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Harry McDonald- interview

As the writer of Don't Smoke in Bed, Harry McDonald's playwriting debut is currently playing at the Vault Festival. Said to be a gripping new show with some dramatic twists in the lives of the characters, the two hander explores the relationship between friendship and responsibility.

Giving a more in depth discussion about his creation, Harry has spoken about how it came to be.


What inspired you to write this piece, and what drew you to the concept of psychological drama?

I started writing this in the summer of 2020 when I, like everyone else, had been spending lots of time alone. I started to slightly regress back to how I was as a student, and I started to think about the late-night conversations I had with my flatmates. It really became about how people can help each other, and how far our responsibilities to other people go. The psychological intensity of the play came from trying to find a metaphor for that – and also knowing that with Vault [Festival], the audience is really close, and it’s far easier to put them in the characters’ heads.

How has your vision come to life through this show and what challenges have you had when translating the script to the stage?

There’s a couple of moments in the script that are deliberately provocative to the actors and the production team, and they require everyone in the rehearsal room to imagine something into existence. Getting to see the progression of those ideas over the last few weeks has been really exciting. Oh, and props. Thank God for stage managers.

How was the process of developing the characters and how did you, as the writer, become immersed into fine-tuning their personalities?

The characters arrived in my head with quite a lot in tow; I think because parts of their personalities are based on me and people I lived with, it was easy to get into writing their rapport. I just started with all the bitchy things I said as a student. I make playlists for everything I write too, not necessarily because I want those particular songs in the show but because they help me access a really specific tone and mood and I give characters particular songs. But then you get to give the characters to the actors, and Jacob [Seelochan] and Diya [Vencatasawmy] are both so brilliant, and they tell you if something doesn’t feel right.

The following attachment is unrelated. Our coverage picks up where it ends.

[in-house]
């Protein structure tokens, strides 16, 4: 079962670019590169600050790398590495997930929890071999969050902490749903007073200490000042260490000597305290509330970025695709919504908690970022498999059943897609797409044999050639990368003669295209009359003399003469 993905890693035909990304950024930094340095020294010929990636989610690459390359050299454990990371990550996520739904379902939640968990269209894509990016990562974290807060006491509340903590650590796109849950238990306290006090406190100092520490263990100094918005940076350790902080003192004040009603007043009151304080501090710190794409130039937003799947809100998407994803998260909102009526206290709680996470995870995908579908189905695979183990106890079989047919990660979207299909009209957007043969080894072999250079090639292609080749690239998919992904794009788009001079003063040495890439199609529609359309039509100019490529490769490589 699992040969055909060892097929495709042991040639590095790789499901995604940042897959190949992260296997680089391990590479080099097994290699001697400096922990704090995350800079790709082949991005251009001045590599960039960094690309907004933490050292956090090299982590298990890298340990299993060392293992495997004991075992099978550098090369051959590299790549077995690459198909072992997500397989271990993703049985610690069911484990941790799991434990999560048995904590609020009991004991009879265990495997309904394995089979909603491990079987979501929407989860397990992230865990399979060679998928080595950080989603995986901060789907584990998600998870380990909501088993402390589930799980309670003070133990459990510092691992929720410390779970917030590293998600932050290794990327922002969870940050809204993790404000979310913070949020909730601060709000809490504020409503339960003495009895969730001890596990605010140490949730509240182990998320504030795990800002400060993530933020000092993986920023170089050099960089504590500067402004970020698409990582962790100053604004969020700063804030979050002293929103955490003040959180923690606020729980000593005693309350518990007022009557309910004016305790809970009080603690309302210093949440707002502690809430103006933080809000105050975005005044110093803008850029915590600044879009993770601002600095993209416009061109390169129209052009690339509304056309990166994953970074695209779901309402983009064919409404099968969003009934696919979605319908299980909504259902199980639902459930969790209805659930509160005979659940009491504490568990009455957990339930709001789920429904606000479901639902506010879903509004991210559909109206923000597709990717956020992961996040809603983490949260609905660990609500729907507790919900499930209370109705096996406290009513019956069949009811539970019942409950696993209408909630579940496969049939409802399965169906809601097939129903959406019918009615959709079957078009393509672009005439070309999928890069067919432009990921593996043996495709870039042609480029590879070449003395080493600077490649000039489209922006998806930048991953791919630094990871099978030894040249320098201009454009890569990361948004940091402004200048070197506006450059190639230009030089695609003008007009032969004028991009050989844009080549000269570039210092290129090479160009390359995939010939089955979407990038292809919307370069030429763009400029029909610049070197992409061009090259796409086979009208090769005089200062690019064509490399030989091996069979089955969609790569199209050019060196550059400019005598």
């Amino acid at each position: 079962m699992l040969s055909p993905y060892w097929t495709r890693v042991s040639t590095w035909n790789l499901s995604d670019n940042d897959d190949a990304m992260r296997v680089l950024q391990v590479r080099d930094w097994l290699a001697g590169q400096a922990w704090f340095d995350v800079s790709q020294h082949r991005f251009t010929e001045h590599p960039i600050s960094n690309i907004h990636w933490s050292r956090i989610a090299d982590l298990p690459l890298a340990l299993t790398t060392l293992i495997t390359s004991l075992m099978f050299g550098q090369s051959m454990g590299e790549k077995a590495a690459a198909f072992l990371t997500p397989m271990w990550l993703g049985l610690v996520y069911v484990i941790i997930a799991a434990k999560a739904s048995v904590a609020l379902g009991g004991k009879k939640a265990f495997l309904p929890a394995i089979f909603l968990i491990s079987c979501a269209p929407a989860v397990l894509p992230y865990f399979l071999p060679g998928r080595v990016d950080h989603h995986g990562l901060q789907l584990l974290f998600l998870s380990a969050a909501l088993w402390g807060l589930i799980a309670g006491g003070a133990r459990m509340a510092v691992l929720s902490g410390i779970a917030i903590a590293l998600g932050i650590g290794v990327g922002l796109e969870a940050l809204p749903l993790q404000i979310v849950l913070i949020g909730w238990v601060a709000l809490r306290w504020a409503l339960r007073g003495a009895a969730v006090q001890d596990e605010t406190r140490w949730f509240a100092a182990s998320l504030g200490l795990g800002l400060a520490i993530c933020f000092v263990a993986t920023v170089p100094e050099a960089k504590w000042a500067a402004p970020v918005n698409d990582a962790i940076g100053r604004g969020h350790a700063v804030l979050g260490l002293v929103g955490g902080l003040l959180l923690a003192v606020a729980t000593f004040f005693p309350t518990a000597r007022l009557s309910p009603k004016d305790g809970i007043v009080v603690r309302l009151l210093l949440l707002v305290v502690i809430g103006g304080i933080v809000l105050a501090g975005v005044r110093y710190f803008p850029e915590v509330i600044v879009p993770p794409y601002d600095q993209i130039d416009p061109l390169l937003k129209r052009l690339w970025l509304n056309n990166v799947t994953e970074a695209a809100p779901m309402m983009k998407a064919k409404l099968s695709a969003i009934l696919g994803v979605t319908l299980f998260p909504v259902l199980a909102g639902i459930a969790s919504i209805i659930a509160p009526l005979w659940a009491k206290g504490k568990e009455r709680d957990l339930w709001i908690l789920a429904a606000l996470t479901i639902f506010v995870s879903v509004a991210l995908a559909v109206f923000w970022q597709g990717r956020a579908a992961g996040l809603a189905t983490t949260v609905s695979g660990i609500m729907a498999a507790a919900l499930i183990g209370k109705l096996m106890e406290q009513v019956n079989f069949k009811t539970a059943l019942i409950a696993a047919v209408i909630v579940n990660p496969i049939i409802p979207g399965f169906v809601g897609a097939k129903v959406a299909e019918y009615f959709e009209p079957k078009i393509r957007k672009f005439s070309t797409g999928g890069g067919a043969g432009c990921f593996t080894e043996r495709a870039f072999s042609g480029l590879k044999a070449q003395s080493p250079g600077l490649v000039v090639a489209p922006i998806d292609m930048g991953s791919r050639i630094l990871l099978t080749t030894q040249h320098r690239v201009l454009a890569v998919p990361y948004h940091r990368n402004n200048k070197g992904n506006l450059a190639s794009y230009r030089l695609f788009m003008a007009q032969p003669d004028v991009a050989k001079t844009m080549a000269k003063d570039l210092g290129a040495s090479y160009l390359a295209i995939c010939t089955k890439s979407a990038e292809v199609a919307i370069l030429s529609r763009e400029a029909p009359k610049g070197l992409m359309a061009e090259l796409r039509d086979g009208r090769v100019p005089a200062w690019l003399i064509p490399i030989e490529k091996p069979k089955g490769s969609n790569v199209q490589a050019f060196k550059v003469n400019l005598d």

What makes the narrative engaging?

I think I love watching actors jump off a cliff with a character as an audience member, and as a writer you try and give everyone challenges that they can wrestle with and that compel you as an audience. I think there’s an intensity to Don’t Smoke in Bed from the off that forces an audience to kind of jump on board before they miss the train. The play isn’t entirely naturalistic either, there’s a strangeness that creeps in that I hope the audience will lean into.

Why have you chosen a Pay More If You Can pricing scheme, and what benefit do you think this has in making theatre a more communal art form to enjoy?

PMIYC is a Vault [Festival] initiative, which is brilliant as it takes that particular pressure off the artists making the shows. It is true that every penny can count at Vault, and I think simply giving people the option to chuck the show another couple of quid increases the likelihood that those who can pay more, might choose to. But it’s not a perfect solution, and the demographics that make up a Vault audience remain very particular – and they include lots of artists seeing other shows, who are not able to Pay More.

What are you most proud of with this production?

I haven’t yet slapped the director, my friend Joseph Winer. (The serious answer is that I’m most proud of, and most pleased with watching everyone – including and especially Joseph – take it so seriously and be really rigorous with it. It’s fun, and difficult, and a privilege.)


Many thanks to Harry for sharing your answers and discussing your show- I hope you have a great run!

Grab your tickets here:


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